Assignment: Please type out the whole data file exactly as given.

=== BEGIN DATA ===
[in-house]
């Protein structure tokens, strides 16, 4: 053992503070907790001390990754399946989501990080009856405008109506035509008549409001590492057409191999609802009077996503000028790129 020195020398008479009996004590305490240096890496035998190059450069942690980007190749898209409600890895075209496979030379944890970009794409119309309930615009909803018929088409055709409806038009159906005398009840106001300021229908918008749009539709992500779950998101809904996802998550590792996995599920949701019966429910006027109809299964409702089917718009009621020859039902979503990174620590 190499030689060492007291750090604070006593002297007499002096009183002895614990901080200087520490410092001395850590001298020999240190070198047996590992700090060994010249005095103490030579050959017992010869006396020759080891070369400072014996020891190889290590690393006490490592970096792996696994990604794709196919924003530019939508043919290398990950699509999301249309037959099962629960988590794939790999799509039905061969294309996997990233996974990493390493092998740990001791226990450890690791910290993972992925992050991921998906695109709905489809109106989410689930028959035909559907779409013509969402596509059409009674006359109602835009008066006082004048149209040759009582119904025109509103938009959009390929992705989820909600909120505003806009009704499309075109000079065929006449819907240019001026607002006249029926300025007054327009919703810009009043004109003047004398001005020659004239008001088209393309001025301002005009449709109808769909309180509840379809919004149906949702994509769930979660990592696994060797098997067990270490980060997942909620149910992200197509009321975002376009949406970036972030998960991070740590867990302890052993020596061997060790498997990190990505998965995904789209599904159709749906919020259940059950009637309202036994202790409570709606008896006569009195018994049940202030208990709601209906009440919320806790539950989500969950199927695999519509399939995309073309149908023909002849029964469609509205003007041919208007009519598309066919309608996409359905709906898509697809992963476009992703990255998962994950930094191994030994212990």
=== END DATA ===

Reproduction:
[in-house]
């Protein structure tokens, strides 16, 4: 053992503070907790001390990754399946989501990080009856405008109506035509008549409001590492057409191999609802009077996503000028790129 020195020398008479009996004590305490240096890496035998190059450069942690980007190749898209409600890895075209496979030379944890970009794409119309309930615009909803018929088409055709409806038009159906005398009840106001300021229908918008749009539709992500779950998101809904996802998550590792996995599920949701019966429910006027109809299964409702089917718009009621020859039902979503990174620590 190499030689060492007291750090604070006593002297007499002096009183002895614990901080200087520490410092001395850590001298020999240190070198047996590992700090060994010249005095103490030579050959017992010869006396020759080891070369400072014996020891190889290590690393006490490592970096792996696994990604794709196919924003530019939508043919290398990950699509999301249309037959099962629960988590794939790999799509039905061969294309996997990233996974990493390493092998740990001791226990450890690791910290993972992925992050991921998906695109709905489809109106989410689930028959035909559907779409013509969402596509059409009674006359109602835009008066006082004048149209040759009582119904025109509103938009959009390929992705989820909600909120505003806009009704499309075109000079065929006449819907240019001026607002006249029926300025007054327009919703810009009043004109003047004398001005020659004239008001088209393309001025301002005009449709109808769909309180509840379809919004149906949702994509769930979660990592696994060797098997067990270490980060997942909620149910992200197509009321975002376009949406970036972030998960991070740590867990302890052993020596061997060790498997990190990505998965995904789209599904159709749906919020259940059950009637309202036994202790409570709606008896006569009195018994049940202030208990709601209906009440919320806790539950989500969950199927695999519509399939995309073309149908023909002849029964469609509205003007041919208007009519598309066919309608996409359905709906898509697809992963476009992703990255998962994950930094191994030994212990």